I just love the concept of random reinforcement — the notion that we can be utterly random, consistently inconsistent, a total ditz even, yet still maintain motivated levels of high frequency responding in our dogs. Love it. However, VR does not improve the quality of performance because you are still reinforcing as many below average responses as above average responses.
Differential Reinforcement (DR) — the dog is given different valued rewards that reflect the quality of the performance, for example, only reward the dog for above-average responses, give better rewards for better responses and give the best rewards for the best responses.
Years ago, I picked up my son from Montessori school and he showed me his previous night’s homework with glee — a gold star. I was furious. I explained to the teacher that the homework was rubbish and that it didn’t deserve a gold star, or a silver star, or a bronze star, or an oblong, or a triangle, or any geometric shape of any color. The homework deserved a massive red “F”. I wanted the grade to reflect the quality of the work. I wanted Jamie to realize that stellar homework was worth a gold star, but rubbish homework was barely worth the ink in the ”F”.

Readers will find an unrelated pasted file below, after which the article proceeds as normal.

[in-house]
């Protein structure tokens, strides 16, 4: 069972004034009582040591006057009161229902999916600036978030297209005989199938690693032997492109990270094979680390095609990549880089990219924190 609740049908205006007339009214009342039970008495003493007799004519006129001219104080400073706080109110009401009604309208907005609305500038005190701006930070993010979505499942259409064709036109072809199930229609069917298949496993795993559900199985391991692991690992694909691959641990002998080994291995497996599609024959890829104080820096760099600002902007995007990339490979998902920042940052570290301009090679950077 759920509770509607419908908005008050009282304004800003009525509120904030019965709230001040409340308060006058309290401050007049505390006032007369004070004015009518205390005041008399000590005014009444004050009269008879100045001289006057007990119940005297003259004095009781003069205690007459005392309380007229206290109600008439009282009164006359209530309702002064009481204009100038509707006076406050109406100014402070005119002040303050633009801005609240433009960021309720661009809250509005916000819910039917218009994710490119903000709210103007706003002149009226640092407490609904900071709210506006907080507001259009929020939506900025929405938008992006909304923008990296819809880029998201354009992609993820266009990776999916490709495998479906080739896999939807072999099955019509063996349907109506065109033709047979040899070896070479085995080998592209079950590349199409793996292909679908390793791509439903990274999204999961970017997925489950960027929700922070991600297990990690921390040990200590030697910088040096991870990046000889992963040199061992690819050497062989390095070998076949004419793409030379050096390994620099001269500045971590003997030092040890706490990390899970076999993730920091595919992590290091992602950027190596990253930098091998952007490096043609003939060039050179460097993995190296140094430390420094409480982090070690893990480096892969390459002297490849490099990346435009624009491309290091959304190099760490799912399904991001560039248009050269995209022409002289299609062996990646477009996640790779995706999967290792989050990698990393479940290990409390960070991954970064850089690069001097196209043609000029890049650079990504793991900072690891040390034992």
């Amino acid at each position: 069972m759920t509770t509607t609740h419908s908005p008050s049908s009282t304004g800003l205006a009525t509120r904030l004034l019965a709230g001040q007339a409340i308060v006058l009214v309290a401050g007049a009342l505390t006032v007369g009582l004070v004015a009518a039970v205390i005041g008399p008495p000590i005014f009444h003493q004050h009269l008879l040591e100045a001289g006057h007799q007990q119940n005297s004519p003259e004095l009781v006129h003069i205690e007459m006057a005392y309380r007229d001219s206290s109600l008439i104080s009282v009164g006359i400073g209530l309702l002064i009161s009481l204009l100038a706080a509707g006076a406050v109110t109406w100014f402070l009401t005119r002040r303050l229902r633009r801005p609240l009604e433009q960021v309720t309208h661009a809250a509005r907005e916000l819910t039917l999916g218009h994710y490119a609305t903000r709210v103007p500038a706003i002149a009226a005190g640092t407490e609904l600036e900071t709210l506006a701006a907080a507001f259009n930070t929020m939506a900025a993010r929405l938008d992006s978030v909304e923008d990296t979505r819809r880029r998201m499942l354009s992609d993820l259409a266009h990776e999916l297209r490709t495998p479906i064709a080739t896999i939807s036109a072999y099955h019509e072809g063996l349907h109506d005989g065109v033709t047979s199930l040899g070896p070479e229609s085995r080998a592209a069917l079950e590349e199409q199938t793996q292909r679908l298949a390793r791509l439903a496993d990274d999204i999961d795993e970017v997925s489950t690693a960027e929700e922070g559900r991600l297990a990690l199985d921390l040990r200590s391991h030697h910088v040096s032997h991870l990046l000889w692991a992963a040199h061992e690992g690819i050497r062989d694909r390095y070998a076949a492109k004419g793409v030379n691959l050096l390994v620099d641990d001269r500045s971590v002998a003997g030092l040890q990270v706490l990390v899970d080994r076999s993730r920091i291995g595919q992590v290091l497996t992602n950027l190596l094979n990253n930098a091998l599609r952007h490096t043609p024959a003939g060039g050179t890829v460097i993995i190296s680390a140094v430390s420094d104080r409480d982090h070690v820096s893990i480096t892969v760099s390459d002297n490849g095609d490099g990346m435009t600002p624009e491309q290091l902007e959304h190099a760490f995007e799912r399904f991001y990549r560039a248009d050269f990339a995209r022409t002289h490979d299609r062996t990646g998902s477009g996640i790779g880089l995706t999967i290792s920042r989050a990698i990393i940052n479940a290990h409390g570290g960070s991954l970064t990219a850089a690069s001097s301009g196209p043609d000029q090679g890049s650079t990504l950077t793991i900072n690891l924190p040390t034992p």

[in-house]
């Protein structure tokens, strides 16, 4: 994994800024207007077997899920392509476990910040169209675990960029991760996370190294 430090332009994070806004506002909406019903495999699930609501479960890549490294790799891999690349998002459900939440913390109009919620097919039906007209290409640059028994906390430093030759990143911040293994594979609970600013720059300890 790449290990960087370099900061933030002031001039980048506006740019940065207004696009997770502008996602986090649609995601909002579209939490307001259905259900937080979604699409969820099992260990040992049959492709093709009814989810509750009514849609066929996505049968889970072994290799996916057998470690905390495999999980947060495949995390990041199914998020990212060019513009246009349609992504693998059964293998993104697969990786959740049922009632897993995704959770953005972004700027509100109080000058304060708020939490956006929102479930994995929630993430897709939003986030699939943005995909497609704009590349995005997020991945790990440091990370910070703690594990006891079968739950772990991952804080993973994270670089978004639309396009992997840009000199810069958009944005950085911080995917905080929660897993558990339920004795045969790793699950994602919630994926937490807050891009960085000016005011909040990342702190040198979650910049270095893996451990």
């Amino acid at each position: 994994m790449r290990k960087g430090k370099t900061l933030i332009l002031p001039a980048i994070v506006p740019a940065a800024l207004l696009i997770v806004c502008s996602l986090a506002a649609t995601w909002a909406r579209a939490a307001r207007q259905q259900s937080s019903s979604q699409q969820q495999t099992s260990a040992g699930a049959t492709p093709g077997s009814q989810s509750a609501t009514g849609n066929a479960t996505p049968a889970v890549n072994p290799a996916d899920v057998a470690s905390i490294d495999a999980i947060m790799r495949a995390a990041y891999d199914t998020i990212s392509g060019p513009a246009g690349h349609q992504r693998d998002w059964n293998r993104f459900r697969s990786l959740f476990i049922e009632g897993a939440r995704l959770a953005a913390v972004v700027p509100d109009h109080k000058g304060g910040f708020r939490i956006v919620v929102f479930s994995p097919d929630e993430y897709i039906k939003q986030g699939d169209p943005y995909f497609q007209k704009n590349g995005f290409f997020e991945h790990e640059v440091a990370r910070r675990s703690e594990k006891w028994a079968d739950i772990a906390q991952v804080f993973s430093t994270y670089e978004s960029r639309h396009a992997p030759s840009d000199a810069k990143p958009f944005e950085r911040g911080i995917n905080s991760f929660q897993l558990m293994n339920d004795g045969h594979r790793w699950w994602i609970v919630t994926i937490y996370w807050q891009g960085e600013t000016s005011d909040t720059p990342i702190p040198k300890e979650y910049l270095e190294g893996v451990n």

Right from the outset — the puppy’s very first lesson — differential reinforcement is the only way to go to continually and progressively increase the reliability, frequency, panache and pizzazz of performance. Basically, the value of the reward varies according to the quantitative and qualitative aspects of performance. As a guideline, never reward a dog for more than 50% of correct responses. Approximately 50% of responses will be below average and there is absolutely no pint in rewarding the dog for those and less you want his behavior to worsen.
For example, time a dog doing ten recalls and then work out his average recall time. Then only reward your dog for faster-than-average recalls. Recalculate his average after every ten recalls and you will find it is steadily improving as training proceeds. For every ten recalls, you will find than five or six are faster than average. (Because of the long tail of misbehavior — a single lengthy recall considerably biases the average.)
Products from Dr. Ian Dunbar
Day 3: Off-leash Verbal Control, Phasing out Food Lures and Motivating Your Dog to Perform Quickly and Reliably
Day 1: Business, Promotion, People Training and Games
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Every Picture Tells A Story is an educational aid for children to explore the language of dogs. Dr. Ian Dunbar spends a day exploring the relationship between children and dogs.